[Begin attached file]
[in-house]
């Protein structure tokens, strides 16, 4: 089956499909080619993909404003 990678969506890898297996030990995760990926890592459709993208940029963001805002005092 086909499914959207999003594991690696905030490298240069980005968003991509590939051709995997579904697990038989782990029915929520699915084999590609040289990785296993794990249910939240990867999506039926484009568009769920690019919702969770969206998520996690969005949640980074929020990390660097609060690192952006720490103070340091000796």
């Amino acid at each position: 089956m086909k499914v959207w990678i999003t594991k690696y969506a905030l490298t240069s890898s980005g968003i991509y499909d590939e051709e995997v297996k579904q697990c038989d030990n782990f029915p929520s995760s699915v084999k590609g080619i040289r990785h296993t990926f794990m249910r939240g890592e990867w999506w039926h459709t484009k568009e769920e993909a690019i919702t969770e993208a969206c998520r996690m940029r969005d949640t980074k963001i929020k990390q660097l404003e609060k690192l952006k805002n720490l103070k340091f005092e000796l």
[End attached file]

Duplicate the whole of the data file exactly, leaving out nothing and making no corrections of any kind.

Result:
[in-house]
């Protein structure tokens, strides 16, 4: 089956499909080619993909404003 990678969506890898297996030990995760990926890592459709993208940029963001805002005092 086909499914959207999003594991690696905030490298240069980005968003991509590939051709995997579904697990038989782990029915929520699915084999590609040289990785296993794990249910939240990867999506039926484009568009769920690019919702969770969206998520996690969005949640980074929020990390660097609060690192952006720490103070340091000796």
């Amino acid at each position: 089956m086909k499914v959207w990678i999003t594991k690696y969506a905030l490298t240069s890898s980005g968003i991509y499909d590939e051709e995997v297996k579904q697990c038989d030990n782990f029915p929520s995760s699915v084999k590609g080619i040289r990785h296993t990926f794990m249910r939240g890592e990867w999506w039926h459709t484009k568009e769920e993909a690019i919702t969770e993208a969206c998520r996690m940029r969005d949640t980074k963001i929020k990390q660097l404003e609060k690192l952006k805002n720490l103070k340091f005092e000796l």